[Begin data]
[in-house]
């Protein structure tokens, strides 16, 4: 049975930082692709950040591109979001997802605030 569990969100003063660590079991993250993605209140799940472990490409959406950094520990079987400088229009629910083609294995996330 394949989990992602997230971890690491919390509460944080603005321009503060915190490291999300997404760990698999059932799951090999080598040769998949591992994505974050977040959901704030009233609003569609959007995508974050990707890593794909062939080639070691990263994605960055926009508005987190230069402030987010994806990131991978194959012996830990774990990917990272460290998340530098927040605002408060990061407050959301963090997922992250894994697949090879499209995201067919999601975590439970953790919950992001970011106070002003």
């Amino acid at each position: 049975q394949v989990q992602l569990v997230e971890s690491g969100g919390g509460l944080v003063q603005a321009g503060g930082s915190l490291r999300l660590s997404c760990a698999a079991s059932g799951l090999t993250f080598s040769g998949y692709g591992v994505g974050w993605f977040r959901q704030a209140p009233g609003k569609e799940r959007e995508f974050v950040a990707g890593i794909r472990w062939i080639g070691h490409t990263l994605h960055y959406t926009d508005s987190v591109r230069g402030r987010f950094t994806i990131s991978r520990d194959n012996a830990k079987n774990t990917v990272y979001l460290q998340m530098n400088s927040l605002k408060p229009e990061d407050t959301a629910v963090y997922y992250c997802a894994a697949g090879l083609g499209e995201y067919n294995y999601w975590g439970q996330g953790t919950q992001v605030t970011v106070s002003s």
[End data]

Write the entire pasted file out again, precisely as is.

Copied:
[in-house]
């Protein structure tokens, strides 16, 4: 049975930082692709950040591109979001997802605030 569990969100003063660590079991993250993605209140799940472990490409959406950094520990079987400088229009629910083609294995996330 394949989990992602997230971890690491919390509460944080603005321009503060915190490291999300997404760990698999059932799951090999080598040769998949591992994505974050977040959901704030009233609003569609959007995508974050990707890593794909062939080639070691990263994605960055926009508005987190230069402030987010994806990131991978194959012996830990774990990917990272460290998340530098927040605002408060990061407050959301963090997922992250894994697949090879499209995201067919999601975590439970953790919950992001970011106070002003």
């Amino acid at each position: 049975q394949v989990q992602l569990v997230e971890s690491g969100g919390g509460l944080v003063q603005a321009g503060g930082s915190l490291r999300l660590s997404c760990a698999a079991s059932g799951l090999t993250f080598s040769g998949y692709g591992v994505g974050w993605f977040r959901q704030a209140p009233g609003k569609e799940r959007e995508f974050v950040a990707g890593i794909r472990w062939i080639g070691h490409t990263l994605h960055y959406t926009d508005s987190v591109r230069g402030r987010f950094t994806i990131s991978r520990d194959n012996a830990k079987n774990t990917v990272y979001l460290q998340m530098n400088s927040l605002k408060p229009e990061d407050t959301a629910v963090y997922y992250c997802a894994a697949g090879l083609g499209e995201y067919n294995y999601w975590g439970q996330g953790t919950q992001v605030t970011v106070s002003s």